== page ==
Exercise Induced Collapse (EIC)

This condition causes affected dogs to lose muscle control following periods of strenuous exercise. Symptoms generally occur after 5-20 minutes of strenuous exercise with extreme excitement which induces weakness and then collapse. Severely affected dogs may collapse every time they exercise to this degree whereas others may collapse more sporadically.

Attacks often begin with a rocking motion, then the rear legs become weak and unsupportive. Severity of these attacks may differ as some will continue to attempt to carry on running, dragging their hind legs along, whilst others may be unable to move either through disorientation or because the weakness has progressed to the forelimbs. The muscles remain relatively flaccid during the attack which typically lasts between 5-25 minutes. An affected dog's exercise should ALWAYS be stopped at the first sign of incoordination or wobbliness as in extreme cases an attack may be fatal.

An elevated temperature may play some role in Exercise Induced Collapse (EIC) in relation to collapse and may contribute to the death of some affected dogs, but temperature regulation is not the underlying problem. Affected dogs hyperventilate and experience a dramatic reduction in their blood carbon dioxide concentration and an increase in their blood pH, but these changes are also observed in normal exercising dogs. Interestingly, they do not take longer to cool down following exercise either.

At rest, neurological, cardiovascular and musculoskeletal examinations are unremarkable and routine blood analysis both at rest and during an episode of collapse is normal. Affected dogs do not experience heart rhythm abnormalities, low blood sugar, electrolyte disturbances or respiratory difficulty that could explain their collapse. They are also negative for myasthenia gravis (ACh-R Aby), thyroid gland function (T4, TSH) and adrenal gland cortisol production (ACTH stimulation test).

Following collapse, the dog may appear disorientated and may fall over when they try to stand. Most dogs recover quickly (not spontaneously) and are normal within 5-25 minutes with no residual weakness or stiffness. Episodes are not painful and after recovery they are not stiff, sore or limping.

EIC is a syndrome whereby there is reduced nerve transmission from the brain to muscle. It is a mutated gene that is responsible for making a protein related to the chemical and electrical signals in the nerve.

EIC is a recessive disorder and a dog must have two copies of the mutation (one from either parent) for the disease to manifest. A dog can have one copy of the mutation and not experience any signs or symptoms of EIC and this dog would be known as a carrier. A carrier, if bred, can pass either their normal gene or the mutated gene to their off spring. If two carriers of EIC are bred, the puppies could receive the mutated gene from both parent, which would lead to an affected puppy.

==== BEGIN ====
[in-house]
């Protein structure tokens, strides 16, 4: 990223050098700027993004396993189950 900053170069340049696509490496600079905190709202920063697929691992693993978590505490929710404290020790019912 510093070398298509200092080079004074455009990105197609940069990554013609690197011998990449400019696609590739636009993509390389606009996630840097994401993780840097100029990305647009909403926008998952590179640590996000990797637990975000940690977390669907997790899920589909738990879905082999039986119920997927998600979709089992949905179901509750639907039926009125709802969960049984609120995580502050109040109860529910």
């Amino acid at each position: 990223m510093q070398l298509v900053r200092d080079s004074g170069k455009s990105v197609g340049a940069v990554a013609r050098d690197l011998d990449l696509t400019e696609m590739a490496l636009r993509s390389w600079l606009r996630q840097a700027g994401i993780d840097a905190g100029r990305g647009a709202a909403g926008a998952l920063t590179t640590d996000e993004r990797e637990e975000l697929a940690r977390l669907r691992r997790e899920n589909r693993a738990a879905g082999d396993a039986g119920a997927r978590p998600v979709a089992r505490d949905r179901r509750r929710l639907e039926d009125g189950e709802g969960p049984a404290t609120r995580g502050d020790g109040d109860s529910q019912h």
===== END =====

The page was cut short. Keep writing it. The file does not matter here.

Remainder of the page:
There is no such thing as an EIC unaffected dog. There are dogs that have neither gene mutated and these can not pass down a mutated gene and these dogs are CLEAR. A CARRIER has one mutated gene out of the two and there is a 50% chance they will pass this to their offspring. An AFFECTED dog has two mutated genes and this dog can only pass a mutated gene to their offspring.

From January 2022, the Kennel Club will limit the assignment of ‘hereditary clear’ status of registered dogs to two generations. This change will be put in place to safeguard against the impact that dogs with an incorrect ‘hereditary clear’ status could have on health issues within a breed. This is to reduce the risk of unintentionally breeding affected puppies.

An economical way to test for both EIC and PDP1 is to have your dog DNA tested by Embark. Further information is available on the Embark DNA test Here, including a discount code for Clumber Spaniels ($99.00).

The results from Embark (OFA Submission report, available on your Embark account) can be forwarded to the Kennel Club (Breeder Services - hbs@thekennelclub.org.uk). If previously recorded as ’hereditary clear‘ the dogs details wIll be updated to ‘clear’ status for PDP1 (and EIC) and replaced with ‘clear’ and a test date registered as the date the KC received your email.

References

https://vetmed.umn.edu/research/labs/canine-genetics-lab/genetic-testing/exercise-induced-collapse?fbclid=IwAR2MzLkGuDV9cilG-RVpt6WBfShvC-Fk8fMUVwqkunflUij_Tei0wRUTvXI

https://www.thekennelclub.org.uk/press-releases/2019/september/kennel-club-limits-hereditary-clear-status-to-support-eradication-of-health-conditions/?fbclid=IwAR1hpOz-CEQf8HepqsglbDz_FE1R0Ojga1ZQt9lHyf1-5se9rtUu_lZijWM


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